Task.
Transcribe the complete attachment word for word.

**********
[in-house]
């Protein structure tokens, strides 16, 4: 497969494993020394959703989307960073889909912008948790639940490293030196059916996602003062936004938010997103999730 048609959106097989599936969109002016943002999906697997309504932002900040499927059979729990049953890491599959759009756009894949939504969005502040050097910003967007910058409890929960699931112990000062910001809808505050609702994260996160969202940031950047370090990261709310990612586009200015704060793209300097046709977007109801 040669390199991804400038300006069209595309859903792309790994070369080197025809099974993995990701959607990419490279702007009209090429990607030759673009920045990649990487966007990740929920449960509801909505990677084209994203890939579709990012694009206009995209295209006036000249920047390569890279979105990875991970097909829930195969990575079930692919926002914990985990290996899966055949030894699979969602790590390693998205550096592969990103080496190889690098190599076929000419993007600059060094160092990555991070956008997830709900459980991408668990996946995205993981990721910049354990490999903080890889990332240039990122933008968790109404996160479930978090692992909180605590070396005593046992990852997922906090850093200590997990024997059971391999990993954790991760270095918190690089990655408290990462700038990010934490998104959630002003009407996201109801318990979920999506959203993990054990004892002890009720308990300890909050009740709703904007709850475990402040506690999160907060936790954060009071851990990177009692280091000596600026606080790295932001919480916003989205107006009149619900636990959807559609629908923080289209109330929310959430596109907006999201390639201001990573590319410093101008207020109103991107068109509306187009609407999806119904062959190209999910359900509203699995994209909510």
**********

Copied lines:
[in-house]
């Protein structure tokens, strides 16, 4: 497969494993020394959703989307960073889909912008948790639940490293030196059916996602003062936004938010997103999730 048609959106097989599936969109002016943002999906697997309504932002900040499927059979729990049953890491599959759009756009894949939504969005502040050097910003967007910058409890929960699931112990000062910001809808505050609702994260996160969202940031950047370090990261709310990612586009200015704060793209300097046709977007109801 040669390199991804400038300006069209595309859903792309790994070369080197025809099974993995990701959607990419490279702007009209090429990607030759673009920045990649990487966007990740929920449960509801909505990677084209994203890939579709990012694009206009995209295209006036000249920047390569890279979105990875991970097909829930195969990575079930692919926002914990985990290996899966055949030894699979969602790590390693998205550096592969990103080496190889690098190599076929000419993007600059060094160092990555991070956008997830709900459980991408668990996946995205993981990721910049354990490999903080890889990332240039990122933008968790109404996160479930978090692992909180605590070396005593046992990852997922906090850093200590997990024997059971391999990993954790991760270095918190690089990655408290990462700038990010934490998104959630002003009407996201109801318990979920999506959203993990054990004892002890009720308990300890909050009740709703904007709850475990402040506690999160907060936790954060009071851990990177009692280091000596600026606080790295932001919480916003989205107006009149619900636990959807559609629908923080289209109330929310959430596109907006999201390639201001990573590319410093101008207020109103991107068109509306187009609407999806119904062959190209999910359900509203699995994209909510």